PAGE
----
Black Lives Matter – Why is the Indian diaspora in the US, UK and elsewhere not aggressively supporting the #BlackLivesMatter movement?
Black Lives Matter has been trending as the world is witnessing large scale protests against police brutality, racism and social injustice especially in the US and the UK after the custodial death of the African American man, George Floyd, in Minnesota.
Many people are now questioning brown people’s silence on the issue. “Just as people are being told to acknowledge their White privilege, calls are growing louder for South Asian diasporas, particularly Indians, in the UK, US and Canada to check their brown privilege and speak out against anti-Black racism,” writes Angela Dewan, a Digital Producer with CNN International.
The belief that some Asian groups are the “model minorities” have perpetuated stereotypes against minorities and given the governments, companies and institutions of power a mask for their own systemic racism. “It completely ignores the fact that one minority group may face very different challenges or levels of racism than another,” writes Dewan.
She says that the British media reports have pointed to the Indian diaspora’s success in the country: British-Indian graduates in England and Wales, on average, earn more than most other ethnic minority groups, even slightly more than the White majority, government data shows.
They achieve better results in primary and high school than the White majority, often second only to British-Chinese students and they are arrested less often than White people.
Meanwhile, Black people earn less after graduating and are more likely to be arrested. A Tik Tok video by Indian-American Rishi Madnani broke this myth of South Asian minorities being better than the Black minorities by pointing out that that many Indians moved to the United States during a wave of migration between 1965 and 1990 under visa programs that targeted skilled and highly educated people.
Whereas, many Black Americans’ ancestors were forcibly taken to the country as slaves. “Because of this we were pre-determined to be successful and when we were, the media painted us as model minorities, as good, law-abiding citizens that were the opposite of Black people,” he says. He further added that many Indian-Americans had been “fooled by the model minority myth.”
Hasan Minhaj, an American comedian, known for his Netflix show Patriot Act called out the Indian community for their colourism and racism in one of his episodes, that has gone viral. Minhaj takes on the issue of racism and anti-black attitudes common among South Asian communities.
“Take UK Prime Minister Boris Johnson’s Cabinet of ministers, for example, which he has touted as the country’s most diverse in history. But really, a look at its makeup shows it’s simply the most Indian Cabinet, with three ministers of Indian descent,” writes Dewan.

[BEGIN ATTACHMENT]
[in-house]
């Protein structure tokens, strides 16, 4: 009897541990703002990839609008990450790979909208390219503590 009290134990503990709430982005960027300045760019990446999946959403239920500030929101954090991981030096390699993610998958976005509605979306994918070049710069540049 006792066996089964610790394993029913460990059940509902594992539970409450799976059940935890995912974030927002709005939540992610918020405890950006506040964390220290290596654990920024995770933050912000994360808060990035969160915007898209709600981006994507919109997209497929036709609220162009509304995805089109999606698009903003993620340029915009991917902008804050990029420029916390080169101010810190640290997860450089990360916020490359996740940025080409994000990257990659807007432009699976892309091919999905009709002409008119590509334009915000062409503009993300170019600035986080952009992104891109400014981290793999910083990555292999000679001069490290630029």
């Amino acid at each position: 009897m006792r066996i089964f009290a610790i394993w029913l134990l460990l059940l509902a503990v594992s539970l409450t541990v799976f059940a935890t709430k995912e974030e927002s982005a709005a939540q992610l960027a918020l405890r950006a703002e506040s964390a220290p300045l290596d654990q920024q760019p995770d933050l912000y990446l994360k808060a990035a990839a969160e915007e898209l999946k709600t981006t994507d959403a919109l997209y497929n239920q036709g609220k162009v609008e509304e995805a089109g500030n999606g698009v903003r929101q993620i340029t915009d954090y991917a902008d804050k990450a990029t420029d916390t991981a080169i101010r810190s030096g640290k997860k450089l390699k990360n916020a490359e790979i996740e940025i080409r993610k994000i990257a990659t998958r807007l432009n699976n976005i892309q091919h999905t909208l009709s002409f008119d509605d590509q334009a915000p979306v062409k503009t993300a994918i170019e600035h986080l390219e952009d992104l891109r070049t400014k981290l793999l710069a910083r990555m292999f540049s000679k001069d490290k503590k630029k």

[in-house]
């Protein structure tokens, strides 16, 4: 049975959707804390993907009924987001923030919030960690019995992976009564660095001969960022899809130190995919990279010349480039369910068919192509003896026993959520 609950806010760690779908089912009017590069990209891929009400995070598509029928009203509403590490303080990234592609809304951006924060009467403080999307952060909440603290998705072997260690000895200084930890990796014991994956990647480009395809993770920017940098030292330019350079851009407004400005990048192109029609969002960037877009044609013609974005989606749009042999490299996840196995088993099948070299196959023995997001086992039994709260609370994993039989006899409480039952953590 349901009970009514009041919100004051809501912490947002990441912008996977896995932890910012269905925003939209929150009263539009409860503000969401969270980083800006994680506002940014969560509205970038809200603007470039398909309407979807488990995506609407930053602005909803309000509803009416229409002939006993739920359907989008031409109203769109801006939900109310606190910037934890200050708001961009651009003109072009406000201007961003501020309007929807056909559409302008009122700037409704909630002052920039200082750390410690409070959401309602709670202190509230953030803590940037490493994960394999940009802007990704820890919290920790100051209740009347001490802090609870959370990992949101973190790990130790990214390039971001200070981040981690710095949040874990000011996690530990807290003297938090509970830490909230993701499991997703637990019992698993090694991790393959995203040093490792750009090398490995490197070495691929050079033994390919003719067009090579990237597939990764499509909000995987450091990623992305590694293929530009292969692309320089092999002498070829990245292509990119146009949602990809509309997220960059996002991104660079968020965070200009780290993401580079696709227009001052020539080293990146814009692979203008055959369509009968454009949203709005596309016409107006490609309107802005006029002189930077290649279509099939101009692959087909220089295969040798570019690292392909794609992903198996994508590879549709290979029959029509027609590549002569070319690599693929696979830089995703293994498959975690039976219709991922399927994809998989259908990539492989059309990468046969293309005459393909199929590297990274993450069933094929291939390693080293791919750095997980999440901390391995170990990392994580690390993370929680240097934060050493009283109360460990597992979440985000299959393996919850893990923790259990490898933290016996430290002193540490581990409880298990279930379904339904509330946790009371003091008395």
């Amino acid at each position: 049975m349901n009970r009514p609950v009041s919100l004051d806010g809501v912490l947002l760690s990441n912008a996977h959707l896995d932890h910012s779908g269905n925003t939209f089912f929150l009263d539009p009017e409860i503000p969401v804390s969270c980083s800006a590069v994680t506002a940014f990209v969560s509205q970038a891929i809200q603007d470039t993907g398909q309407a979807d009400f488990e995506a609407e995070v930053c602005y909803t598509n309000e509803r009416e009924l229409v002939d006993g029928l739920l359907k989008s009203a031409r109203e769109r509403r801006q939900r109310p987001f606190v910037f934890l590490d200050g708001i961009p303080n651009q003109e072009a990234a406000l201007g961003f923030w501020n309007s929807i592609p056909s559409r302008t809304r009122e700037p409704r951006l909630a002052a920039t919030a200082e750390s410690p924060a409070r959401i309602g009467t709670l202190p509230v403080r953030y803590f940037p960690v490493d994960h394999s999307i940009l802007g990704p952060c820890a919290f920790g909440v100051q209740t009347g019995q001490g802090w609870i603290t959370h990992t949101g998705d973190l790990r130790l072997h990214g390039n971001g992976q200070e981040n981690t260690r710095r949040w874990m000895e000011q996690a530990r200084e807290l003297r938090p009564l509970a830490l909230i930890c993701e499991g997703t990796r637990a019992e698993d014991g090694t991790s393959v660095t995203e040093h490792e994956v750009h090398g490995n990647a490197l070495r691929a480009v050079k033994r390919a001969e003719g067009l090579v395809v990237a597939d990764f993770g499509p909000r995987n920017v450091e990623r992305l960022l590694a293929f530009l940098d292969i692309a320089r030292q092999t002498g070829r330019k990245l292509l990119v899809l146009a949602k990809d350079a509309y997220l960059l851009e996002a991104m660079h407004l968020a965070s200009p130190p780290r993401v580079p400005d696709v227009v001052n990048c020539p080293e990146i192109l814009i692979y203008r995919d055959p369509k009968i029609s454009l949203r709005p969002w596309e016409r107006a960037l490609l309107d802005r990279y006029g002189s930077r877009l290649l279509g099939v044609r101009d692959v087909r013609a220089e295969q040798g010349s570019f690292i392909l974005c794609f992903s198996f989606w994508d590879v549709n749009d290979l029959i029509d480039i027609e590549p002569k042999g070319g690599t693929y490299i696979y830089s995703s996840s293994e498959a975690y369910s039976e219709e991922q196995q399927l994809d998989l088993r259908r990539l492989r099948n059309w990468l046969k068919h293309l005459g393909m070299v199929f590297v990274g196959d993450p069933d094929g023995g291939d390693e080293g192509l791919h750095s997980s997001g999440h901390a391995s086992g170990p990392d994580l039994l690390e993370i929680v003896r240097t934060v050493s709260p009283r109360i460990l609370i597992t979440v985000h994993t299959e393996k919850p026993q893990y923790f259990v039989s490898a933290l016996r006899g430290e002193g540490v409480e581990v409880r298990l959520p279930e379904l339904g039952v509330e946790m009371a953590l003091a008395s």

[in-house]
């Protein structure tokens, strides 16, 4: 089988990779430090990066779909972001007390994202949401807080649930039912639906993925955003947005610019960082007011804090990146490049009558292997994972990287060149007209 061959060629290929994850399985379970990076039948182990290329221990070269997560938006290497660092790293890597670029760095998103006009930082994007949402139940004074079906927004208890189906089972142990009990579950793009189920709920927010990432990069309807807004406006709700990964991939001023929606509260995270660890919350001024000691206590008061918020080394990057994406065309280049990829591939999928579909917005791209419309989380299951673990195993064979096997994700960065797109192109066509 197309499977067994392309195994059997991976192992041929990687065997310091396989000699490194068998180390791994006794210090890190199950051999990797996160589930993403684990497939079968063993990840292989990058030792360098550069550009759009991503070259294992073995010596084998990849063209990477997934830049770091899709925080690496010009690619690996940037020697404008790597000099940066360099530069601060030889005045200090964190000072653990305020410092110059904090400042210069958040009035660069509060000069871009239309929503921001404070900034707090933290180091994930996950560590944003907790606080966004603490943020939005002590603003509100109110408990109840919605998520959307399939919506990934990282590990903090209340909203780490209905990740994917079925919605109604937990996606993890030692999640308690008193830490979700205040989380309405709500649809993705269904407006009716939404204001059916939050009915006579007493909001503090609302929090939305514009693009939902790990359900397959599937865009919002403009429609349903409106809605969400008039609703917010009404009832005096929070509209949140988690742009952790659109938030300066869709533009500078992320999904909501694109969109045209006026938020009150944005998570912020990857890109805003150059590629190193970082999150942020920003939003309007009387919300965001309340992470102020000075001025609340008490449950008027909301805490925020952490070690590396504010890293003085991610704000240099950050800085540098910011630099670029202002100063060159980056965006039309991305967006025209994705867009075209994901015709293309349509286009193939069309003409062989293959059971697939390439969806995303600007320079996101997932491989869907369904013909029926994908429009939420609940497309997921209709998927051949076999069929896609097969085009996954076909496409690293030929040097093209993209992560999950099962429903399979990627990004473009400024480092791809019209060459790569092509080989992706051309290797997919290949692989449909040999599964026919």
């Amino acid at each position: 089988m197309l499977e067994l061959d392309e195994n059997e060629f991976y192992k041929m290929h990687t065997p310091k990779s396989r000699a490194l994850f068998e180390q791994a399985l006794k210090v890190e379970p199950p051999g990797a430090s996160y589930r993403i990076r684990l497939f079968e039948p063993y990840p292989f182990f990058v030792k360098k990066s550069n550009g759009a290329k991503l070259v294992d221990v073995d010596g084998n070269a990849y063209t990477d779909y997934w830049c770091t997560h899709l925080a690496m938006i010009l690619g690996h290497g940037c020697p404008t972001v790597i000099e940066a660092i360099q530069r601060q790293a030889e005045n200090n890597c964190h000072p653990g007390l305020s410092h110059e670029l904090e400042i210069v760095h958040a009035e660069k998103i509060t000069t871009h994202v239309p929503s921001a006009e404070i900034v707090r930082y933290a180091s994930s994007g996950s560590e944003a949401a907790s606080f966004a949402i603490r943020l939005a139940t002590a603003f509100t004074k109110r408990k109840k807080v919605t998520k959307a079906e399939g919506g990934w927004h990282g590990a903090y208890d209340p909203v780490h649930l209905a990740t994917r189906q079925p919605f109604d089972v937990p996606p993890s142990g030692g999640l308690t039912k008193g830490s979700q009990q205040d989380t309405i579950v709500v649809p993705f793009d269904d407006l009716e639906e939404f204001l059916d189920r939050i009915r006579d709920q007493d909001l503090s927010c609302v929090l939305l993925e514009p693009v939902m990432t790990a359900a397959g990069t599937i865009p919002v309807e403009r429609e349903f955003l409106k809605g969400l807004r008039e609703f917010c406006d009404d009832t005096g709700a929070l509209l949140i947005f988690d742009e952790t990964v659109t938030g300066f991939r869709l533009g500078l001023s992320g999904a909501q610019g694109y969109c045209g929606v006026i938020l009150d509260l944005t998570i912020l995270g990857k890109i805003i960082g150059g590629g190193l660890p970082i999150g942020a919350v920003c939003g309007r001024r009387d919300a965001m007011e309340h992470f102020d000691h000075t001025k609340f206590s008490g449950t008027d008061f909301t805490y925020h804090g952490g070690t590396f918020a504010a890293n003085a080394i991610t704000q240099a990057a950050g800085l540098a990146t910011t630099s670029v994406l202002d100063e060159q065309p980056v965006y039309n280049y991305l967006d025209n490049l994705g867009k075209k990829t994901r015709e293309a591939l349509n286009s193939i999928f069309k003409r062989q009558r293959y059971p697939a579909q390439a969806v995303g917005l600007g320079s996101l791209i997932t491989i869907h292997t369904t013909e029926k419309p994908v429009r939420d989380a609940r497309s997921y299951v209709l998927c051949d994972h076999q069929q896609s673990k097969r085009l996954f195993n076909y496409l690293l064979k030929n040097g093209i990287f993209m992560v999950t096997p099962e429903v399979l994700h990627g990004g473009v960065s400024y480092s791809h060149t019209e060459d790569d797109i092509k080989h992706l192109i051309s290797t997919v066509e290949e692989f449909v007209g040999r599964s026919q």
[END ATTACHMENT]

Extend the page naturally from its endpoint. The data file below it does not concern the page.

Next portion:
Home Minister Priti Patel created a controversy when she dismissed Black opposition MP Florence Eshalomi, who was complaining the ruling Conservative government was not taking structural racism seriously.
It is important to note that some of the people, especially the young South Asians, have started to acknowledge their privileges and speak out against racism and social injustices. They are recognising anti-Black racism revealed in Mahatma Gandhi’s writing from his days spent in South Africa.
“Unfortunately, brown people got a seat at the table and kicked down the other chairs. What they should have done was dismantle it or bring more chairs. That’s what I see when I see Priti Patel. She took the benefits of BAME (Black, Asian, and minority ethnic) and none of the responsibility,” says Jaskaran Sahota, a 34-year-old advertising executive and an amateur comedian, has attended Black Lives Matter protests in London.
Comment by Aryan Aggarwal: The article emphasises on the fire that the Indian community is currently facing for not showcasing absolute support towards the ‘Black Lives Matter’ movement. The common topic of contention is the role of the Indian diaspora in the United States as a ‘model minority’, to voice out support towards BLM. The responsibility of the South Asian diasporas was stretched as far so as to call it ‘brown privilege’. The common consensus seems to completely negate the differences in the arrival and lifestyle of South Asian diasporas versus those of the black citizens of America, and their circumstances have been pointed out as a calling card for the Indian diasporas to do more for the BLM movement.
Article compiled by: Aryan Aggarwal, Intern HRDI